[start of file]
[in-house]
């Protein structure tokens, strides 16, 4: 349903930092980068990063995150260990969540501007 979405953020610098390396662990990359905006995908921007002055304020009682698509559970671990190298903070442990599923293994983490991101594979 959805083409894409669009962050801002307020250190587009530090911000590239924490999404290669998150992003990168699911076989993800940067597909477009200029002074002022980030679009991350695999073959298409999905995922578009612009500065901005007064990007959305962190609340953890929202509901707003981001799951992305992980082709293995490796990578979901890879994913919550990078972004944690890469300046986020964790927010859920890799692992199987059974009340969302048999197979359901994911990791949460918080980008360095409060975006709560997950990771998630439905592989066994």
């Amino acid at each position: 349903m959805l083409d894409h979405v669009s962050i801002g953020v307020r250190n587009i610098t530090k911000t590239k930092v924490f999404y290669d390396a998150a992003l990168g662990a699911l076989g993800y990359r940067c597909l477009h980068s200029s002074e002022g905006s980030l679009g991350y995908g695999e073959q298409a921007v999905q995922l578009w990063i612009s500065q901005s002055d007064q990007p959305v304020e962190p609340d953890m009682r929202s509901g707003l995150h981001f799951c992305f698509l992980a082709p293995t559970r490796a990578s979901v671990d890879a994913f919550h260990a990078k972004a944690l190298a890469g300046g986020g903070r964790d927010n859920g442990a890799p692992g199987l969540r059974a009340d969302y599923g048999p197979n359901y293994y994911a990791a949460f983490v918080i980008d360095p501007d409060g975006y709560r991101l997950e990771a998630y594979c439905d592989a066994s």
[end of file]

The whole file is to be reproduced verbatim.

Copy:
[in-house]
């Protein structure tokens, strides 16, 4: 349903930092980068990063995150260990969540501007 979405953020610098390396662990990359905006995908921007002055304020009682698509559970671990190298903070442990599923293994983490991101594979 959805083409894409669009962050801002307020250190587009530090911000590239924490999404290669998150992003990168699911076989993800940067597909477009200029002074002022980030679009991350695999073959298409999905995922578009612009500065901005007064990007959305962190609340953890929202509901707003981001799951992305992980082709293995490796990578979901890879994913919550990078972004944690890469300046986020964790927010859920890799692992199987059974009340969302048999197979359901994911990791949460918080980008360095409060975006709560997950990771998630439905592989066994």
């Amino acid at each position: 349903m959805l083409d894409h979405v669009s962050i801002g953020v307020r250190n587009i610098t530090k911000t590239k930092v924490f999404y290669d390396a998150a992003l990168g662990a699911l076989g993800y990359r940067c597909l477009h980068s200029s002074e002022g905006s980030l679009g991350y995908g695999e073959q298409a921007v999905q995922l578009w990063i612009s500065q901005s002055d007064q990007p959305v304020e962190p609340d953890m009682r929202s509901g707003l995150h981001f799951c992305f698509l992980a082709p293995t559970r490796a990578s979901v671990d890879a994913f919550h260990a990078k972004a944690l190298a890469g300046g986020g903070r964790d927010n859920g442990a890799p692992g199987l969540r059974a009340d969302y599923g048999p197979n359901y293994y994911a990791a949460f983490v918080i980008d360095p501007d409060g975006y709560r991101l997950e990771a998630y594979c439905d592989a066994s």